Chemicals for the Mind: Psychopharmacology and Human Consciousness

Chemicals for the Mind: Psychopharmacology and Human Consciousness

Chemicals for the Mind: Psychopharmacology and Human Consciousness

Chemicals for the Mind: Psychopharmacology and Human Consciousness

Synopsis

Keen provides a critical appraisal of psychopharmacology, including its philosophical assumptions, its professional practice, and its practical results. Its popularity in our culture encourages a displacement of attention from our problems in the world to chemicals in our brains. Based on the objectifications of science, Keen asserts this practice amounts to neglect and, finally, violence.

Excerpt

For the past several years, I have been fascinated by the topic of psychopharmacology--the practice of treating individuals' feelings, those that make them ill (can they be called ill-feelings?), with pills containing chemicals that apparently change certain events in the brain. I have found that not many people outside professional circles want to discuss psychopharmacology. I am not sure why.

Some do not want to talk about psychopharmacology because they are currently experiencing it, either under the care of a physician or a bartender, and in either case they seem to know what they need to know--what the chemical does for them, or to them, personally. Perhaps others recognize a certain uncomfortable similarity between psychopharmacological treatment and simply imbibing mind-altering chemicals.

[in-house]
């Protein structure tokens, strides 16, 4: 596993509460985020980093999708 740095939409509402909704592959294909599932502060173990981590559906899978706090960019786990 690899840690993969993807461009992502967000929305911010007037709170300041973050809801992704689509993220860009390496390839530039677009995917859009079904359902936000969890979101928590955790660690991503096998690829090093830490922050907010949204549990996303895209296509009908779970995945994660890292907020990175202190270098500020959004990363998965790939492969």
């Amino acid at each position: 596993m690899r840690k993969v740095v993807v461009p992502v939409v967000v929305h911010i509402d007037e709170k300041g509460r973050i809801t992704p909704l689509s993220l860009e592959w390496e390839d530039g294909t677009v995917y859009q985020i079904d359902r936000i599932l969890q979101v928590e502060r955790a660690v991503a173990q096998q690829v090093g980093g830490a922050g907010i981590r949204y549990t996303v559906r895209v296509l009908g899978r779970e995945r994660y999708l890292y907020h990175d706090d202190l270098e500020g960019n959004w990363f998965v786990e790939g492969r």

It is indeed disquieting to let the complexities of alcoholism and the drug war complicate a convenient understanding that Prozac is "treatment" and marijuana is "crime." I appreciate this discomfort, because being uncomfortable suggests a marginal awareness that something is awry, or perhaps even that the root question facing modern individuals, in a psychopharmacologically incontinent society like our own, is a moral question. I have come to believe that the moral dimension of the science of psychopharmacology is what makes me, and perhaps most people, uncomfortable. Furthermore, it has only slowly dawned on me that the moral issues in psychopharmacology are urgent. From some angles, psychopharmacology is quite a questionable enterprise, from others quite humane, and from yet others quite inevitable. I see it in all three ways. I speak of the morally questionable aspects and the morally humane aspects, but it is the inevitable aspects that should most urgently command attention. Despite the discomforts I noted with the topic, there is a relentless energy in the advancement of this science and this practice, as if it satisfied more than medical motives. The energy is perhaps itself scientific, but also perhaps personal to some people, corporate to some corporations, professional to some professions, and cultural to some aspects of our culture.

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